When I was growing up, the local YMCA was my after-school babysitter. Every day, I had a different class: swimming, gymnastics, judo, dance, and so many others, over the years. Sometimes, it got to be a bit much, but it kept me active and helped me to develop my physical literacy. And, I didn’t just stay active. I also learned new skills and made new friends. So, I just took it for granted that my kids would spend their childhoods immersed in various classes at the local community centre.
I never stopped to consider that my older son’s autism would force me to change my approach to how he engaged in physical fitness. Like many kids on the spectrum, my son has poor muscle tone and delayed fine-motor coordination, making physical fitness and strength training a key part of his therapy needs. But conventional approaches, such as participating in organized activities like the ones that I grew up with, tend not to work well.
I tried to put my son in swimming lessons at the community pool. The pool staff worked with us to ensure that he had support during the sessions, but he spent most of the time at the edge of the pool, consumed by the details on one toy. He didn’t want to float on the water, didn’t want to blow bubbles or to participate in activities with the other kids. While they splashed and kicked and ran around in the toddler pool, getting a full class of fitness and new skills, my son barely moved. Though, it’s important to note that he did have a great time in his own way; many children with autism would feel too overwhelmed to participate at all.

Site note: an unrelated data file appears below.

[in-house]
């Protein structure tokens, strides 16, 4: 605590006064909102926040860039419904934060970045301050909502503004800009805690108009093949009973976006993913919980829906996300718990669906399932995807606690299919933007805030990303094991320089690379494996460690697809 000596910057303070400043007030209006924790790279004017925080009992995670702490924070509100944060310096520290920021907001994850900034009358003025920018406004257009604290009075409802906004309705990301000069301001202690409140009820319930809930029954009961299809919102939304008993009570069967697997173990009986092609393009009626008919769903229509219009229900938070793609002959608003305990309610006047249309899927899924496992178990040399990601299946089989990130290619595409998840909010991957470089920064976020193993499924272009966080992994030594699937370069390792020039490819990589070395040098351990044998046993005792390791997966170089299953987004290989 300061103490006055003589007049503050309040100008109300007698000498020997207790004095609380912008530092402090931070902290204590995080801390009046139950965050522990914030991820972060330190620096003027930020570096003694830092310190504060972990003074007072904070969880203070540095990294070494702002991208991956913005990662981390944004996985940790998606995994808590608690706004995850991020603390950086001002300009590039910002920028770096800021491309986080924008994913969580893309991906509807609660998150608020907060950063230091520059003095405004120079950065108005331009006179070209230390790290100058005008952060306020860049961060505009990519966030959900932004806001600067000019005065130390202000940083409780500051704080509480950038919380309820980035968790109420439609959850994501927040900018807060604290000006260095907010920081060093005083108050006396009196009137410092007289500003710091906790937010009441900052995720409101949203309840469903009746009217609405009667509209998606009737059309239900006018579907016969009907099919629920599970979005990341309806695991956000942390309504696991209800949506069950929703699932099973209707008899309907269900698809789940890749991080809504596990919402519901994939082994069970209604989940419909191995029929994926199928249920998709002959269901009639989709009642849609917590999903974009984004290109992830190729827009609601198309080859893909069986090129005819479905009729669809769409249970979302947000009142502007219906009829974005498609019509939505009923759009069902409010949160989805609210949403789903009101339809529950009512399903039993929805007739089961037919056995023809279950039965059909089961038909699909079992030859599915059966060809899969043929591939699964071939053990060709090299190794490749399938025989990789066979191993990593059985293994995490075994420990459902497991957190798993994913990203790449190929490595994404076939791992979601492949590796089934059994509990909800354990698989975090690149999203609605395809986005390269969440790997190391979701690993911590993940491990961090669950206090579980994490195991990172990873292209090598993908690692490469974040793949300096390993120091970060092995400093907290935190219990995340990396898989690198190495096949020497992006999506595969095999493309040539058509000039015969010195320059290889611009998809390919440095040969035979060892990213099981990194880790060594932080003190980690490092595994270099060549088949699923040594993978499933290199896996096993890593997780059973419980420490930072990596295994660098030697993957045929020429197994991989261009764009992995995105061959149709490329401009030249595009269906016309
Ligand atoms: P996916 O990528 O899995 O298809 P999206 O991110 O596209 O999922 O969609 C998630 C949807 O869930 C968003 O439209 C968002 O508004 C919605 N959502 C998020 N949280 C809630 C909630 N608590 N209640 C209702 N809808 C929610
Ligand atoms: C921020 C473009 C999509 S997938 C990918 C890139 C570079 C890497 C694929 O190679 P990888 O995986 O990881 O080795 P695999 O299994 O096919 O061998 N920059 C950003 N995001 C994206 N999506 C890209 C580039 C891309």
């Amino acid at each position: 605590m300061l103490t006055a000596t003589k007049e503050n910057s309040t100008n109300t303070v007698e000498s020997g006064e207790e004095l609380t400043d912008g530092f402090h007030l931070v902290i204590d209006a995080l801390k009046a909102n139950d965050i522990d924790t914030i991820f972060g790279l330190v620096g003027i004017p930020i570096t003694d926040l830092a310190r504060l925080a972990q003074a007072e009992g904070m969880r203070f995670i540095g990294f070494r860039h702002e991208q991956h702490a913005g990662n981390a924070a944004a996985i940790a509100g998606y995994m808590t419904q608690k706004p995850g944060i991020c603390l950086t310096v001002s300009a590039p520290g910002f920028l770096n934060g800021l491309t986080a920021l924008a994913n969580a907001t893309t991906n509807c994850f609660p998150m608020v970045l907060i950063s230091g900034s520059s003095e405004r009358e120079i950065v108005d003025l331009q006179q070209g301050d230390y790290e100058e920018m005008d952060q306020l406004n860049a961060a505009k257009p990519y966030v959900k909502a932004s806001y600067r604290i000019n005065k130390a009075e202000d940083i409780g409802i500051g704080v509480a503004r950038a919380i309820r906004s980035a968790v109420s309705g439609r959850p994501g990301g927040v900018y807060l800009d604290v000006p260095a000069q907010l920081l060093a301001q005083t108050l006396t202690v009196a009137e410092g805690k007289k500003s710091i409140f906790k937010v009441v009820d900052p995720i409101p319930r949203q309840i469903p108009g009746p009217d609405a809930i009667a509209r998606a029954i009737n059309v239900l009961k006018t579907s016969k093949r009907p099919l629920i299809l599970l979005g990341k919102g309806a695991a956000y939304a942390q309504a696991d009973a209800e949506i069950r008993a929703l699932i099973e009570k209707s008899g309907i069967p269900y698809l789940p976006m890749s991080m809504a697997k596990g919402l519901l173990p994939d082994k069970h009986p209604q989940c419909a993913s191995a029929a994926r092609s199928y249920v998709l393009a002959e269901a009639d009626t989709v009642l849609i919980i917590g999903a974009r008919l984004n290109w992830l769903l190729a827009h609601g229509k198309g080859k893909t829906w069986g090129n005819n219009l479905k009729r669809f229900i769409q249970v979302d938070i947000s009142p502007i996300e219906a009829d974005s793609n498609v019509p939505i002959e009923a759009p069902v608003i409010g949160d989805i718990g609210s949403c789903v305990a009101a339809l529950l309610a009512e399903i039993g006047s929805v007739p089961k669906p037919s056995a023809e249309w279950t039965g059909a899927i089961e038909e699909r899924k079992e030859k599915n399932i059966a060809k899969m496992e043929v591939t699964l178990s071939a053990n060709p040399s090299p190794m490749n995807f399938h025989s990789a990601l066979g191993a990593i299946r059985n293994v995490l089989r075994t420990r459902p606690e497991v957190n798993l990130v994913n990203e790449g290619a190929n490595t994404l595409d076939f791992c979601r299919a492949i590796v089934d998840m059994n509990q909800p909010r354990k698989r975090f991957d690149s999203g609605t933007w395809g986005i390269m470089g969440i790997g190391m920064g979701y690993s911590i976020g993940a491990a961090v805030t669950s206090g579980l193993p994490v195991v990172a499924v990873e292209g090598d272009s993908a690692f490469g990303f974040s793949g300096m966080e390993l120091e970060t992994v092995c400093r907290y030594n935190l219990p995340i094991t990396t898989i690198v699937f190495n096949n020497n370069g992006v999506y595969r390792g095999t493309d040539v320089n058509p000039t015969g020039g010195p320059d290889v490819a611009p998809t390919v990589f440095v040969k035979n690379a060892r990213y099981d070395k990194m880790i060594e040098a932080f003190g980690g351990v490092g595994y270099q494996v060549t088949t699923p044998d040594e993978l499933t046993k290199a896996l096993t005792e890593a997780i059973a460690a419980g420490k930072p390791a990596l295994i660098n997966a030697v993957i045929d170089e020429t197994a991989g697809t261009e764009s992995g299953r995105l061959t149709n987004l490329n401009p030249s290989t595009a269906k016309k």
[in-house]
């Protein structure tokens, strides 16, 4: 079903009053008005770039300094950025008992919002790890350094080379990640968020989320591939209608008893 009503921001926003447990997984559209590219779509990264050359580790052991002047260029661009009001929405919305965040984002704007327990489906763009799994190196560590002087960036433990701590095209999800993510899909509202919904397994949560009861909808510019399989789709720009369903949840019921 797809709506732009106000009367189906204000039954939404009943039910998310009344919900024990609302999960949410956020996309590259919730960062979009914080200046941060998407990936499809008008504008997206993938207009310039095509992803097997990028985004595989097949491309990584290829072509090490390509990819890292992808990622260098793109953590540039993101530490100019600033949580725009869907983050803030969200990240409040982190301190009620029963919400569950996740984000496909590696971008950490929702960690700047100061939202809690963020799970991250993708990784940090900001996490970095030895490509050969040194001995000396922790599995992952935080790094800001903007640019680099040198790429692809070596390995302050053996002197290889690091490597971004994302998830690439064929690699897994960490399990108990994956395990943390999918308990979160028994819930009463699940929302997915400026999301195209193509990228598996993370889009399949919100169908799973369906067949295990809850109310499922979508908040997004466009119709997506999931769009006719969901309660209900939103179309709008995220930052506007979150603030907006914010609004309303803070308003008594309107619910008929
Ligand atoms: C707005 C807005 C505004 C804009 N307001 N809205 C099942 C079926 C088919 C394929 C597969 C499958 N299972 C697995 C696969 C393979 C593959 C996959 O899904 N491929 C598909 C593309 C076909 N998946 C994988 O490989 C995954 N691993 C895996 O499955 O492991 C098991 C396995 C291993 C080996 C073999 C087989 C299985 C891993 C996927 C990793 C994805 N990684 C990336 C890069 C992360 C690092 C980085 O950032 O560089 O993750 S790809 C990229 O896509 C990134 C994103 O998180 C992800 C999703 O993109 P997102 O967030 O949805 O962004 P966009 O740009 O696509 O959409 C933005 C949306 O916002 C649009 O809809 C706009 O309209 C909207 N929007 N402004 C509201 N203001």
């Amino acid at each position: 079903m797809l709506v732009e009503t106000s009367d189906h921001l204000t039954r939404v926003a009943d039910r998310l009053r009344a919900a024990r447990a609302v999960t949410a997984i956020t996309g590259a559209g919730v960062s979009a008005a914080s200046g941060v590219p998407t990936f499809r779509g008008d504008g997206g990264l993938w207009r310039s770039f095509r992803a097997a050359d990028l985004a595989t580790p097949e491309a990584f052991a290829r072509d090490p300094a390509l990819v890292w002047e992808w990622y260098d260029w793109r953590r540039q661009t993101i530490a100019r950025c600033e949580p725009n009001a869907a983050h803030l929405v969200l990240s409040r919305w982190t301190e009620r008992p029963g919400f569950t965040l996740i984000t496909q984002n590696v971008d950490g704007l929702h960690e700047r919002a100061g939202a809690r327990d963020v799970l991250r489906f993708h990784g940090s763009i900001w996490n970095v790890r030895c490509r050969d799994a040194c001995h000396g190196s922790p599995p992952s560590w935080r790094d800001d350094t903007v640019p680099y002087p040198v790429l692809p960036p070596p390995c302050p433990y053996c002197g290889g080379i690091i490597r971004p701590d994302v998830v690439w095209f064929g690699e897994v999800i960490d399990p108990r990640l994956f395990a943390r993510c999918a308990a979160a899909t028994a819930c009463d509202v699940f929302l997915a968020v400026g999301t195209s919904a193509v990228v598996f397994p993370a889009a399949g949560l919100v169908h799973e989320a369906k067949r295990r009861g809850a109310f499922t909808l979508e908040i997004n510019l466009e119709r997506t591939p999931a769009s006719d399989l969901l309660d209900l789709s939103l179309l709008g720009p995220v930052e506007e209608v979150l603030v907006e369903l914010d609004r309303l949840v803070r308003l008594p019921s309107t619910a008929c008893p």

Luckily, with the help of my son’s amazing team, I’ve learned fun ways to incorporate physical fitness into our everyday lives, without relying on organized activities. To help him build up his core strength, we walk like animals, hopping like frogs, slithering like snakes or walking on all fours like bears. Sometimes, he walks on his hands while I hold his legs. We also have contests to see who can hold a funny (yoga) pose for the longest time and, of course, we try to get outside to the playground for the usual running, climbing and jumping. Meanwhile, his fantastic support aide at daycare does a great job at coaxing him to join in on games of tag and soccer with his peers. And, there’s a great organization here in BC, Canucks Autism Network, which provides organized sports for kids with autism, allowing them to learn the skills for a wide variety of sports in an environment that’s specially designed to meet their needs.
It’s important that my son gets a certain level of fitness. Not just to make up for the physical strength he lacks, and to stay healthy, but it also helps to keep the negative behaviours associated with his autism under control. And that makes for a happy mom, as well as a happy kid.